"Forgive Lily, for she did nothing more than any woman would have done."

Is giving me a phone call in the middle of the night dumping me  - without the courtesy or moral strength  of a face to face meeting  -  what any woman have done?

Is texting to me in a most gratuitous way some weeks after the split some very unnecessary, personally hurtful remarks what any woman would have done?

 

Is not even having the decency to see me off at the airport when I left China the following month, a very foreign, alien place to me  -   even though SHE was the reason I had gone there in the first place  - what any woman have done?

I could go on John, but I feel you need to empathise more with the male of the species here, rather than assuming that because she was a female, she thus must automatically or instinctively deserve copious leeway for her flaccid character.   |(

 

 



 

#2017-03-23 14:27:43 by Barry1 @Barry1

@paulfox1

 

Thanks for your welcoming comments, Paul. 

 

"There's certainly much more to this 'human existence' we call 'life' than we'll probably ever know or understand - at least not until the point of death."

You're dead set correct.  I believe in an eternal soul, that moves from one incarnation to the next.  But this in no way contradicts my erudite statement that we're born alone and we die alone.

 

As for Martin McGuinness, history reveals he was an instigator of much violence perpetrated by the IRA back in the day.  He will indeed have significant karmic consequences to deal with because of this.

 

I'm unfamiliar however with David Rockefellar apart from the fact that he lived to 101, was the world's oldest billionnaire and supposedly was an acclaimed philanthropist.  He was a shadowy figure though in many ways, preferring to remain out of the limelight despite being chairman of the Chase Manhatton Bank.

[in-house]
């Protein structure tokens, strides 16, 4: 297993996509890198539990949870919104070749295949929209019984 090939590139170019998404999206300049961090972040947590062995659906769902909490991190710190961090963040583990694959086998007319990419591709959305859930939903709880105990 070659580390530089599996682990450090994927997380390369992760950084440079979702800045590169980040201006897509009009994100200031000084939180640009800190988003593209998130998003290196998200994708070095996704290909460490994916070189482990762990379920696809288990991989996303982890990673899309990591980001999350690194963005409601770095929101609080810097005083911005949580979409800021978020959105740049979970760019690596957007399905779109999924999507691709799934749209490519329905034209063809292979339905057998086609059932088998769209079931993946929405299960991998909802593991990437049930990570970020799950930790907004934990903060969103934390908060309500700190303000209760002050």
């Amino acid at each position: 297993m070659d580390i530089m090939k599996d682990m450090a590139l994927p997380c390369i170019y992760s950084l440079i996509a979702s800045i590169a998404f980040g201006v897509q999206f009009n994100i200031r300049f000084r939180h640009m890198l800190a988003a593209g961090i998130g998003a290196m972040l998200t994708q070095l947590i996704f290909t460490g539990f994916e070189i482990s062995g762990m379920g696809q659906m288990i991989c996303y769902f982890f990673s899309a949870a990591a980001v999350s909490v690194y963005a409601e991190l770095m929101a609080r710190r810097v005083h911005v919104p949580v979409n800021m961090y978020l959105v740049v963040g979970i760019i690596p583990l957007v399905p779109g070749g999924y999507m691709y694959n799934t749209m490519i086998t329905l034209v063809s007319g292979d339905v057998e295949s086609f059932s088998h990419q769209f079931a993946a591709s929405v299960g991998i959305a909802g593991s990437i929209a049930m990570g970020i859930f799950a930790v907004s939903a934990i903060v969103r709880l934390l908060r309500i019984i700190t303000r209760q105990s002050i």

You also said,

 

"Lily isn't 'evil' at all. How can anyone possibly compare the 'wickedness' of ANY woman to the evil deeds perpetrated by scum such as these men?"

To be fair, I didn't say that she was evil.  What I did say however was some of her acts were vengeful and reprehensible, unbefitting of someone possessing genuine nobleness of character.  I also said that I had misjudged and that she had shocked and disappointed me.  This is not calling her evil, merely describing her as an ordinary lowbrow who I really thought was much better than this.

 

"We all get hurt, my friend. It's that hurt that makes us stronger, more aware, and more experienced."

 

The corollary to this is that as our hurt and disappointments grow, so does our cynicism.  This is indeed a sad but inevitable consequence of a life lived in all spectrums of existance, both good and bad.

 

Cheers Paul.   (handshake)

 

 

 

 

 

 

 

 

 

#2017-03-23 14:50:43 by Barry1 @Barry1

@melcyan

 

Thanks Melcyan for your wise words.

 

You asked, "What if it is also true that Lily is a great person?"

 

How can a person deemed to be possibly great act with such rancour?

As a small example, would a great person gloat that her new partner was "much younger" than me?  Would a great person send offensive personal comments to me for no good reason other than spite?  Would a great person not even bother to see me off at the airport or ask if I was okay to do this by myself?

So regrettably I must say that no greatness exists here.   Just ordinariness.  Which is quite disappointing, as formerly I had believed that indeed, she had been a truly great person with an outstanding high character.  But no.  Actions speak louder than words, Melcyan.

 

I know I'm not the greatest catch in the world, but I was prepared to ingenuously discuss my alleged shortfalls in detail, with a view to ameliorating them.  But I was never given the opportunity to do this.

 

I am now wondering if I will ever be in a long term relationship.  Based on my blemished history so far, the prospects don't look good.  But then again, I will have learnt heaps of lessons along the way that no doubt will serve me in good stead in times - or lives (incarnations)  -  to come.  So ev erything will turn out fine in the long run.